“Little Magic” by Tom Howard
Uncle Seymour was magic. None of the grown-ups believed it, but me and my cousins knew strange and wonderful things happened whenever he visited. My family lived on a mountaintop that my dad and his brothers had bought and divided, and whenever someone was sick or a storm threatened, traveling Uncle Seymour would show up and things just mysteriously got better. He was Mama’s only brother and as different from her as could be. She was quick with a switch or a cross word and had no magic in her whatsoever. Uncle Seymour had never married, didn’t drink a lot, dressed in the same old suits he’d always worn on his route, and was the favorite uncle of all of us kids. It wasn’t because he brought candy whenever he came or provided me with his unsold paper to draw on but because he talked to all of us kids like we were grown-ups ourselves. He was just as interested in my latest drawings as he was in Dad’s opinion of the new mayor.
Yeah, Uncle Seymour was as different as different could be. When termites took out almost all the apple trees in the lower orchard, his favorite tree didn’t have a one on it. Heavy rains might wash roads out all over the state, but he always made it up to our place in time for supper. You could tell by looking at him he rarely missed a meal. Dad used to complain that Uncle Seymour could always find the kitchen at our house but never managed to find a grocery store on the way there.
One hard winter when the road up the mountain was completely covered by a foot of snow, I got scarlet fever! Other kids got mumps and measles and maybe an appendix had to come out, but I got stinking scarlet fever. The town doc actually came all the way out to the house to check on me and ended up having to have his car pulled out of a ditch on the way back. He told the folks he didn’t know how to get the medicine that I needed in time. I was too hot and nauseated to care, but the folks were beside themselves with worry. Just then, Uncle Seymour showed up unexpectedly with a package for the doc. He’d been delivering forms to Nurse Nancy (Uncle Seymour was a paper salesman) when the box was delivered and thought he’d bring it along, no matter how high the snow was. Guess what was in that little cardboard box? You guessed it, the exact hard-to-find medicine I needed. Someone had sent it to the doc by mistake, and he wasted not a minute before he filled a syringe and stabbed it into my butt. The folks thought it was some kind of miracle, but as I slid into the first sleep I’d had in days, I knew it was typical Uncle Seymour magic.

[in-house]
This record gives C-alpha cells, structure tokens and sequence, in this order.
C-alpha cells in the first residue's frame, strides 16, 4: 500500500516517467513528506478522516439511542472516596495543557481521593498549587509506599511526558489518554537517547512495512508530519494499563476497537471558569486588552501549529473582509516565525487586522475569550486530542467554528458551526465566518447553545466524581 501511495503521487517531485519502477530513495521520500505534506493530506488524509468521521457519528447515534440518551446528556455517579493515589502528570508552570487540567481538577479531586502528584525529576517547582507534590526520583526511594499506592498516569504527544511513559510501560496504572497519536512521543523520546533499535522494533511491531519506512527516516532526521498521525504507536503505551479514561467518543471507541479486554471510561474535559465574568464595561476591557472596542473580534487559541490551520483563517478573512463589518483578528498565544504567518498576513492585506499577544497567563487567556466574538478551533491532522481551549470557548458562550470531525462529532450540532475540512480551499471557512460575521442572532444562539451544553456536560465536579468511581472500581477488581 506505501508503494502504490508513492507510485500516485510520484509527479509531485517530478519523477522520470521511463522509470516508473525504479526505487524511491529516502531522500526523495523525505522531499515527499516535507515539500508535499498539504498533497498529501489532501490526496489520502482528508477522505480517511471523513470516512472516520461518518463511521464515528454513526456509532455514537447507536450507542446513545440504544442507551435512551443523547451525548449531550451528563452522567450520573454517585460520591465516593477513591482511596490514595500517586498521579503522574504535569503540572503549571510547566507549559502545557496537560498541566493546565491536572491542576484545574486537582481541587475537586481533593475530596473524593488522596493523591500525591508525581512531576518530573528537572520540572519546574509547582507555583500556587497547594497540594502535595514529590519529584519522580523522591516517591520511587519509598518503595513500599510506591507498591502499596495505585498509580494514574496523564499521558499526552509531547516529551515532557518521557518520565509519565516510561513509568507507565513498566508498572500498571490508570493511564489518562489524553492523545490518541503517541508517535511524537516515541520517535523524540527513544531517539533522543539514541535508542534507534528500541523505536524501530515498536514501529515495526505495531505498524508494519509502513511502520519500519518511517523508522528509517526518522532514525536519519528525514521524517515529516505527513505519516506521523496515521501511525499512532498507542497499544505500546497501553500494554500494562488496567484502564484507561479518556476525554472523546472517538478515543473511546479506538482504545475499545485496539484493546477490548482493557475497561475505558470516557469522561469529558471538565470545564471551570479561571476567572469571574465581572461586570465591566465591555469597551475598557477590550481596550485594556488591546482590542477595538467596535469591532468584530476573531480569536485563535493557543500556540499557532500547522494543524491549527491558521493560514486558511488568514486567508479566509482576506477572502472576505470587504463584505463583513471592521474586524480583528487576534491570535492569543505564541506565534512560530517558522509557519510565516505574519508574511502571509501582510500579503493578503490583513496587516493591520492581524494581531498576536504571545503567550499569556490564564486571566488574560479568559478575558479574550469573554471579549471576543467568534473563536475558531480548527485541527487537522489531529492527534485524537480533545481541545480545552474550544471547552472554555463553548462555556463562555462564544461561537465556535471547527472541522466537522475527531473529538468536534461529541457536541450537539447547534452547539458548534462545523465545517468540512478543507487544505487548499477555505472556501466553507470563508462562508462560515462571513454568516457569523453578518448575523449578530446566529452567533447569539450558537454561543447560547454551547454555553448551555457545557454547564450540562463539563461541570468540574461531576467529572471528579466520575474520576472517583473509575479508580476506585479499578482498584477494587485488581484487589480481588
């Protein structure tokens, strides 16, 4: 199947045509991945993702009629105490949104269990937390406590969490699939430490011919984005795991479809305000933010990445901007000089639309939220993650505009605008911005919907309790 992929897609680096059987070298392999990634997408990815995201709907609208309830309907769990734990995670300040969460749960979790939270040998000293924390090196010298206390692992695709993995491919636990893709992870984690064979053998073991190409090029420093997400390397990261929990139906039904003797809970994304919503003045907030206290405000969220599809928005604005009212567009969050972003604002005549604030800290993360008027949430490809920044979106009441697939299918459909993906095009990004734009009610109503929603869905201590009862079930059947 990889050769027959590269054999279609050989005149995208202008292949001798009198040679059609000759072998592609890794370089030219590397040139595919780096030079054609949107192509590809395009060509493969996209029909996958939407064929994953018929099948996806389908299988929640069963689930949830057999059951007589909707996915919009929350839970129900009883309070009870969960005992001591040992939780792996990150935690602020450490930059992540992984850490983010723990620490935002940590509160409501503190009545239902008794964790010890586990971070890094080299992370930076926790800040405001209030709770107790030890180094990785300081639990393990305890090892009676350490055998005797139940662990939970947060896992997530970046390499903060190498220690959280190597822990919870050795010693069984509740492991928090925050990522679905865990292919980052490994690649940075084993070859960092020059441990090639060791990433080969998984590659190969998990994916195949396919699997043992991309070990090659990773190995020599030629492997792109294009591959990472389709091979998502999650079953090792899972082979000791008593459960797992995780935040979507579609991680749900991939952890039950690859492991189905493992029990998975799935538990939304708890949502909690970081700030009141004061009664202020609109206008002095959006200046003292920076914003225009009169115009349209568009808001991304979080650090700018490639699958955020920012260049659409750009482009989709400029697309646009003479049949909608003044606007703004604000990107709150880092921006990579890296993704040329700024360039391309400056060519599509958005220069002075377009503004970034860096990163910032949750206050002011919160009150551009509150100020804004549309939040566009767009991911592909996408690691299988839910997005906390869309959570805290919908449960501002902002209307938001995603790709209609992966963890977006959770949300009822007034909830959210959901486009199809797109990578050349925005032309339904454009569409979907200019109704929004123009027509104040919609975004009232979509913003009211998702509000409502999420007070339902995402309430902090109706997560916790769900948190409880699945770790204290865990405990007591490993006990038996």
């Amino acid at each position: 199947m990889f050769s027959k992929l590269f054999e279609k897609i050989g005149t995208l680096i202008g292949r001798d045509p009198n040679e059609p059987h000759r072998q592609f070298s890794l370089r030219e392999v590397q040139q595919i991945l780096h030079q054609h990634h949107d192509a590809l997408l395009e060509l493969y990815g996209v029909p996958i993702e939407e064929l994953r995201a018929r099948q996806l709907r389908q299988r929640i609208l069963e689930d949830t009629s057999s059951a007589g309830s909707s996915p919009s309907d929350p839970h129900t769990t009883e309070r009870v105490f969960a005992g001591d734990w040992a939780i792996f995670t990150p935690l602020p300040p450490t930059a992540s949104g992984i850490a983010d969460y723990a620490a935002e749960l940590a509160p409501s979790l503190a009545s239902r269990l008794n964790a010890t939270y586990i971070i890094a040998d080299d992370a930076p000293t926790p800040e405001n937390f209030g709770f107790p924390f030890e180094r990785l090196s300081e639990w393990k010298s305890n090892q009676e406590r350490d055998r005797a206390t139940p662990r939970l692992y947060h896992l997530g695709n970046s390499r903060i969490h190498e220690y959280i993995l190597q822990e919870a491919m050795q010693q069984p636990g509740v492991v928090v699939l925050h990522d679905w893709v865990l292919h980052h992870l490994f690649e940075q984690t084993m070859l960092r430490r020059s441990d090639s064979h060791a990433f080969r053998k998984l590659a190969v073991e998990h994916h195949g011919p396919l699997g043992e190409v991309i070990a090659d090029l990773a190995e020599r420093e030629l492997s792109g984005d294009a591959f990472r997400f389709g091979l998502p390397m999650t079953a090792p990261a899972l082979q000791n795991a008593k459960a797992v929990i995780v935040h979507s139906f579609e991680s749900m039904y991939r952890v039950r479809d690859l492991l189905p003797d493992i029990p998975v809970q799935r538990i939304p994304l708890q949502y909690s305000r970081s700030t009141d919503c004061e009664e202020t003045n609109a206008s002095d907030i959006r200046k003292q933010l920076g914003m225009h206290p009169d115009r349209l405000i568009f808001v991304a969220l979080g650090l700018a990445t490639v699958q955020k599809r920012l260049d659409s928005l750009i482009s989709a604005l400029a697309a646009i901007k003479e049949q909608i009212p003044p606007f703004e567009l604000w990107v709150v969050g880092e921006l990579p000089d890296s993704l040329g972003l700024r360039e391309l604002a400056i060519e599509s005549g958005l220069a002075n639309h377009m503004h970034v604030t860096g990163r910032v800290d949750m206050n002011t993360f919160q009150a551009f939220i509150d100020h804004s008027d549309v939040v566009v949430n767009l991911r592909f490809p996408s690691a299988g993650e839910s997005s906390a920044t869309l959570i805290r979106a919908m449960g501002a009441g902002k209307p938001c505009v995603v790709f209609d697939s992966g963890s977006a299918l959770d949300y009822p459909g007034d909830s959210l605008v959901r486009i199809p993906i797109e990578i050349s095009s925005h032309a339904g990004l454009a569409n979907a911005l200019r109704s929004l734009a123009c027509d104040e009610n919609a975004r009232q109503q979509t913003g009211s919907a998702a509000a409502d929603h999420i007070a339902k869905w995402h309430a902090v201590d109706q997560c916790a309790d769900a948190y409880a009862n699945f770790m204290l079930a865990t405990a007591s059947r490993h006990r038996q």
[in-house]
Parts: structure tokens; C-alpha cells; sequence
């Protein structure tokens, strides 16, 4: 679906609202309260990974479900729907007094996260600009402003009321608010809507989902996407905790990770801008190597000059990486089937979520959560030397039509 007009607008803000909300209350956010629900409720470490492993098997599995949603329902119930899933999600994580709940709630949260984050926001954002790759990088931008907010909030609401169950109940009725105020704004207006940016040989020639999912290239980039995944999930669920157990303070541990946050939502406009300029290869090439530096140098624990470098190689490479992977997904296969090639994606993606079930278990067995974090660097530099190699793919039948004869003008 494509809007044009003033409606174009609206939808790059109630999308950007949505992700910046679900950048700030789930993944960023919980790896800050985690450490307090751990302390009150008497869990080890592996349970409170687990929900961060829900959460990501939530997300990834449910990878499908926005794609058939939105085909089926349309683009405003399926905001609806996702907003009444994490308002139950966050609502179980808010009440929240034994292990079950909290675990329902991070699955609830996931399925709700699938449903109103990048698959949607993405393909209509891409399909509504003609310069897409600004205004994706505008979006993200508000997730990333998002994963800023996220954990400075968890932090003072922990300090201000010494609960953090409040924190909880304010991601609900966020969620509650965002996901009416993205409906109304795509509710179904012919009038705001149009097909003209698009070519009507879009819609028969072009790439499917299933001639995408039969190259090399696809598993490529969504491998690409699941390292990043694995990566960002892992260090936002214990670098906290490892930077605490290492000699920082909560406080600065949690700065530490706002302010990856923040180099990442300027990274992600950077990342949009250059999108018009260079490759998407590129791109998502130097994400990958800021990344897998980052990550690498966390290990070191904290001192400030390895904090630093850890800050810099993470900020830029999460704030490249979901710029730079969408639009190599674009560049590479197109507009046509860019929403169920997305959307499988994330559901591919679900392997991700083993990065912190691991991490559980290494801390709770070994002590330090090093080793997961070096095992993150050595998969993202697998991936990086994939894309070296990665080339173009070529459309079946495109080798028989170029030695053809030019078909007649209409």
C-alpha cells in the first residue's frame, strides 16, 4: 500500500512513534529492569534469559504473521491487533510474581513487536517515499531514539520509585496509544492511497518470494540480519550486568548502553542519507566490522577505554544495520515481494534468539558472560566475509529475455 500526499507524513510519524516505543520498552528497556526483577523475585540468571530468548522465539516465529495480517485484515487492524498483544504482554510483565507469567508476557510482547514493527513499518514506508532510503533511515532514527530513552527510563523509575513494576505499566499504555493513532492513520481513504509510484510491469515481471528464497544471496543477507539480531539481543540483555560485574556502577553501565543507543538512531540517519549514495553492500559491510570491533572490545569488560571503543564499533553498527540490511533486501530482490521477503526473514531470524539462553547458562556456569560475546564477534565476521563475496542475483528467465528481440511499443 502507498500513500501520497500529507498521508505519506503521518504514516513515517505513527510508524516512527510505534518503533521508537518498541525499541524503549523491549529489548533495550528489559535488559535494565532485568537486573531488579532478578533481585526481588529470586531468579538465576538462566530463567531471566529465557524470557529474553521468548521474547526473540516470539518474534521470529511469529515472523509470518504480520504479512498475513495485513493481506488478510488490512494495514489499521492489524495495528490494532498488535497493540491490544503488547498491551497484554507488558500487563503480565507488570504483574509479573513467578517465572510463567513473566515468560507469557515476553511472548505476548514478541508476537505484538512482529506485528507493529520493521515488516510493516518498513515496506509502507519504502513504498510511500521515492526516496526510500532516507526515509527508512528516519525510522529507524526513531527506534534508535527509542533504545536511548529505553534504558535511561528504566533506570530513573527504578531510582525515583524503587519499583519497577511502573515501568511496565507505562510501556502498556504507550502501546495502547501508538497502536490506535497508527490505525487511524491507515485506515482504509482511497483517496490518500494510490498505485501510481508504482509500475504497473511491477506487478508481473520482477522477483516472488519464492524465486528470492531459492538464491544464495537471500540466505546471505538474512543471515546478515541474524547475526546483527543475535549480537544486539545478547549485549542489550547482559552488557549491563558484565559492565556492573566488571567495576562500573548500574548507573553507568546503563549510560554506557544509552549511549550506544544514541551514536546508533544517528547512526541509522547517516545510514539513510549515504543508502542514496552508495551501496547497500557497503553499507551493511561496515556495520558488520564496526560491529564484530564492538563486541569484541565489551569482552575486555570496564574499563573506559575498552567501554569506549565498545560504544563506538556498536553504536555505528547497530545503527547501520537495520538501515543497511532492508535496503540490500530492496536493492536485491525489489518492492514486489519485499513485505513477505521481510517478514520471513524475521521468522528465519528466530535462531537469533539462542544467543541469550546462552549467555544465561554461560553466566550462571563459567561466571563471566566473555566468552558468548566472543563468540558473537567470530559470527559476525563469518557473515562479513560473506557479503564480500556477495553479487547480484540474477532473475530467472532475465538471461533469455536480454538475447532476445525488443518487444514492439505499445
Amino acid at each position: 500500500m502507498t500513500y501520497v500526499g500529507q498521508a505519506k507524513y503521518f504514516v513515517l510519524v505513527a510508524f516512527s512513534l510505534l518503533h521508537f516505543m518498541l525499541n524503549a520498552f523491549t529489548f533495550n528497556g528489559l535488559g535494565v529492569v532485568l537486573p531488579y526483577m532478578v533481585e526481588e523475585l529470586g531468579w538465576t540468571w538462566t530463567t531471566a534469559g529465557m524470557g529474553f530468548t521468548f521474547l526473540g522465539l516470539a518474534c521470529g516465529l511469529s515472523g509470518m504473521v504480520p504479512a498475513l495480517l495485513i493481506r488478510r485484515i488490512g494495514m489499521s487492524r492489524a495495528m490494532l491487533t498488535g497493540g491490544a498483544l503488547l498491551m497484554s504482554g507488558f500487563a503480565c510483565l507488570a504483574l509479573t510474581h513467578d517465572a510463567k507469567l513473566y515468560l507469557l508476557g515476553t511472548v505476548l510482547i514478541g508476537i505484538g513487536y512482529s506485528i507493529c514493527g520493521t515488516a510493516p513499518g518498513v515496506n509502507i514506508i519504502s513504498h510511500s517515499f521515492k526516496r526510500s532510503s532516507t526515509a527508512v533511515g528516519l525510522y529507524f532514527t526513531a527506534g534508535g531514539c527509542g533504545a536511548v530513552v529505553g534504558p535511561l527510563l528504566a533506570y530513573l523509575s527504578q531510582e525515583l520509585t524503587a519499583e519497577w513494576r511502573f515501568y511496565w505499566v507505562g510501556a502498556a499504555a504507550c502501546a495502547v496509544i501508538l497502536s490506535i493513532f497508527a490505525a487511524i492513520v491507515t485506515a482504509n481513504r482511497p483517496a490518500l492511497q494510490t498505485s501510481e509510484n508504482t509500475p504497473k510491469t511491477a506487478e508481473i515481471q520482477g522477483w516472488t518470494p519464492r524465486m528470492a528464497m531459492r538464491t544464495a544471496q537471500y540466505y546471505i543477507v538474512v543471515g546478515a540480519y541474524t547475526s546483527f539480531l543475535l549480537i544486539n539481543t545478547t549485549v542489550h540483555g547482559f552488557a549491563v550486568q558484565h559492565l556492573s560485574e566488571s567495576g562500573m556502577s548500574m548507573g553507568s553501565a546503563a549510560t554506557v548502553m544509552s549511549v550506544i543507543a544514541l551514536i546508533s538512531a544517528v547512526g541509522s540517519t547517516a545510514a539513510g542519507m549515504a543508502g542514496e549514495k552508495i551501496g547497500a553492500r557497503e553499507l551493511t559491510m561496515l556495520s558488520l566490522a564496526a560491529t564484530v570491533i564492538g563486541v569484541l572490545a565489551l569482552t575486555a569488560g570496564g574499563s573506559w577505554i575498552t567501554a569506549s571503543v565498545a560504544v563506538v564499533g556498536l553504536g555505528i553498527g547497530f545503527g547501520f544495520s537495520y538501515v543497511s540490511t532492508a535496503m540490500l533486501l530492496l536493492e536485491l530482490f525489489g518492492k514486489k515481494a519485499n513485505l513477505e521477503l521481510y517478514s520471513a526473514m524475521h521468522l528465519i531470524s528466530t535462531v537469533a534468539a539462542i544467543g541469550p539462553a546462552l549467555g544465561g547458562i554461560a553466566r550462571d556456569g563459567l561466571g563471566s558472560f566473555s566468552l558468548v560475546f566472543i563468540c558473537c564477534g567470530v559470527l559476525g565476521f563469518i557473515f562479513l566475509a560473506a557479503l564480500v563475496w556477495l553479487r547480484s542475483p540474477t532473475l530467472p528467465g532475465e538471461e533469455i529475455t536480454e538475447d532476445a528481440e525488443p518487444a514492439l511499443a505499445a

I mean he couldn’t change lead into gold or even do a decent card trick like Aunt Rosie, but when he was around, good things seemed to happen – small things no one noticed. If Uncle Seymour was taking you to the movie and you needed money for candy, you could just about guarantee you’d find a quarter on the sidewalk on the way there. Not a dollar, not ten dollars, just the amount you needed.
His car only broke down after it pulled into our driveway, he always had the exact kind of paper the customer needed, and if Dad was looking all over the county for a tractor part, chances were good it would show up in Uncle Seymour’s trunk as payment for some delivery he’d just made. The grown-ups all thought he was just lucky, but as a little boy who watched too many television shows, I knew better.